Test cricket by virtue of spanning five days, allows for narratives to develop, within the scope of the game. The psychological back and forth, scars finding time to heal, strategies re-calibrated and the rapid cascading sequence of events precipitating in a thrilling denouement. Outside the game and in the stands, there is another narrative that is developed, the bond between the fans, the accidental acquaintances becoming more than just strangers held together by the tenuous glue stick of cricket, which matures over the five days and parting as friends with heavy hearts.
I watched all five days of the test (well until lunch on Day 5, anyway) with a local Trinidadian, Joey Garcia and hundreds of stories of cricket wonder were exchanged. The last three days, the Australian couple, Patrick and Sharon, joined us. We had made the grassy area between the Carib stand and the fence, near the player dressing rooms, our own for three days.
There were two other fans that had come to all five days of the test, two locals, but with diverging interests. Kelly Ann waltzed in to the Carib stand that was packed with the WI maroon jerseys on Day 1 in her bright canary yellow shirt and hung the Australian flag, is one, and the other is Hamilton, a middle-aged Trinidadian who doesn’t ever stop cheering the Windies on, walking up and down the stand, constantly urging the players.
Kelly Ann is 27 and has been an Aussie cricket supporter since she was 10. That was when she saw her dad watching a test on TV and she was curious to know what the man in white, wearing pads and gloves behind the stumps was doing, stooping so low. She came to realize it was the Aussie wicket keeper Ian Healy and from then, she became a fan of Healy – probably the only one outside of the Healy family. As she learned more about cricket in general, she fell in love with the Aussies. “I don’t care much for the West Indies. My team is Australia. They bring a serious attitude to their cricket and they aren’t laid back like the West Indies. The Aussie players are so dedicated and committed on the field, and work so hard because they know, if they slip up, someone that is working doubly hard is going to take their spot in the team.”
This is only her second time watching Australia; the first time was during the 7-ODI series in 1998-99. Her favorite current Aussie cricketers are Mike Hussey, Michael Clarke and Shane Watson. She has visited Australia once, in 2008, but unfortunately, the cricket team was away on tour. However, she did the right thing, which is visiting the MCG even though it was only for a Rugby match.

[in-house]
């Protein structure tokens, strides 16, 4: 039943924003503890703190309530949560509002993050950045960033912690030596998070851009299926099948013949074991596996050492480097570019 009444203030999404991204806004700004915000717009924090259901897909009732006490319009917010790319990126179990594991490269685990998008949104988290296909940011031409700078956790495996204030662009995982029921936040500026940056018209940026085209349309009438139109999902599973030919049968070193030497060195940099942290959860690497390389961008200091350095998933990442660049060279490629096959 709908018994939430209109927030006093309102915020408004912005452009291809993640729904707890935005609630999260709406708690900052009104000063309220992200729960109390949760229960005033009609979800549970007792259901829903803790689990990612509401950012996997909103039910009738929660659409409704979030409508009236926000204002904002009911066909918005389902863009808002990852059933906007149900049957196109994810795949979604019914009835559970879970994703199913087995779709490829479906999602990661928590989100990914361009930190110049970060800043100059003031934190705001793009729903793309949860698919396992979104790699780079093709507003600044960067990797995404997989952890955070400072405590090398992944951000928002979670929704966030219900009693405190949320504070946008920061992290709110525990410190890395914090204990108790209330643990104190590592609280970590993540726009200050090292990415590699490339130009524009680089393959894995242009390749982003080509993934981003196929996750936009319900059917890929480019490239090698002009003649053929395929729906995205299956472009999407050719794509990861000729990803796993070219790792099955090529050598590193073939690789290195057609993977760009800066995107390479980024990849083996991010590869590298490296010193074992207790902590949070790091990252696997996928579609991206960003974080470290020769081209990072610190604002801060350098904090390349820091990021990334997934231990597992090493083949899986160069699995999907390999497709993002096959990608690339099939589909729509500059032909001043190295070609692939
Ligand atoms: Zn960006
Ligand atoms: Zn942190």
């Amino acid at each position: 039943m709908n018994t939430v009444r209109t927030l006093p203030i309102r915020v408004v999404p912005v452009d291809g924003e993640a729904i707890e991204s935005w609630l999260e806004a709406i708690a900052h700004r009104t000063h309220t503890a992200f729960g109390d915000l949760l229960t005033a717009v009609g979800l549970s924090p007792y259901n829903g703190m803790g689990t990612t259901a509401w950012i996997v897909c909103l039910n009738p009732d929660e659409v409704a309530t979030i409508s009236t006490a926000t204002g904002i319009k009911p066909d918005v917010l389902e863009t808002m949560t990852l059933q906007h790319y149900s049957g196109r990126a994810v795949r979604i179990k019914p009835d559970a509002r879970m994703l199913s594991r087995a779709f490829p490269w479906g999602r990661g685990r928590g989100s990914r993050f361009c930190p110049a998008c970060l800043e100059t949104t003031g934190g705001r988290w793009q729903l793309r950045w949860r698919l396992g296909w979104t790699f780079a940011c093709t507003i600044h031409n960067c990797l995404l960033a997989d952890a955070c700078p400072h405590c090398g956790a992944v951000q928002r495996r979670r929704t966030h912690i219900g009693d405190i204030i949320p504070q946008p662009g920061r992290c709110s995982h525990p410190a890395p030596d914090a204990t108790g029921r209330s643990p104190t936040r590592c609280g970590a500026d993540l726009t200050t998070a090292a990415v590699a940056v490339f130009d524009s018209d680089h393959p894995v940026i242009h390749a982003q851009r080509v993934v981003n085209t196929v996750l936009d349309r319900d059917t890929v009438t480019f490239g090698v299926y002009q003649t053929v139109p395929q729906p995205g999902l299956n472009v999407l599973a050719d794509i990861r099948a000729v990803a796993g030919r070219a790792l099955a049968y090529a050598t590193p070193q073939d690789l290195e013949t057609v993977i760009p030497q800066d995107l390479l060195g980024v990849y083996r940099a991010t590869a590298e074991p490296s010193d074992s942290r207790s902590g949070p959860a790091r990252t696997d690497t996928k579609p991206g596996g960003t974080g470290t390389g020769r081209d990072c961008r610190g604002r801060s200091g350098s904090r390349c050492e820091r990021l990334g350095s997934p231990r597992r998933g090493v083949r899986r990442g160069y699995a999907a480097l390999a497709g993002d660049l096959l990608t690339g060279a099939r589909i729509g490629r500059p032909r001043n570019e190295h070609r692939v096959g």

What about the local son, Brian Lara? “It was the happiest time when he retired as he was the only batsman that I ever feared. As long as he was around, Australia weren’t safe.” Is there any other team or player(s) she supports? “If Australia aren’t playing, May the best win.” Player? “Rahul Dravid”, but she is quick to point out, “Dravid is a distant second to Australians.”
Hamilton remembers a lot of cricket that has been played at the Queen’s Park Oval and around the world. He gets tickets to the games from West Indies players, sometimes. Even as Darren Sammy was not being bold enough to attack the Aussies on the 5th day after they had been reduced to 94/5, he kept egging the team on with specific instructions to the bowlers.
Listen to this audio clip of him offering encouragement and advice in equal measure to Kemar Roach and Darren Sammy, and you will understand the passion for cricket that runs in the blood of the West Indies fans.
Hamilton’s favorite cricket memory is Brian Lara’s 277 at Sydney in 1992-93. As to the memories from Queen’s Park Oval, “I remember the drawn test between WI and Pakistan [from 1988]. It was a good test, ya know? I’ve seen Javed Miandad score a century here. I’ve seen the Golden Test here.” He fondly cites Courtney Walsh breaking Kapil Dev’s record as the highest wicket taker in test cricket as one of his most favorite memories.
As to the cricket itself, it was frustrating to watch Sammy keep a deep thirdman, deep fine leg and a deep point even after the Aussies were five down, before lunch. He bowled himself and Shillingford for quite a bit, letting the new batsmen Hussey and Matthew Wade get settled. At lunch, I had to leave the Oval but listened to the commentary on radio as we made our way to the beaches in the northeastern parts of Trinidad. The weather around Port of Spain was bleak with dark clouds hanging heavy. It would have been a miracle if this test had ended with a result different from a draw. As we checked in to the hotel, right on cue, the match was called off due to rain and bad light conditions.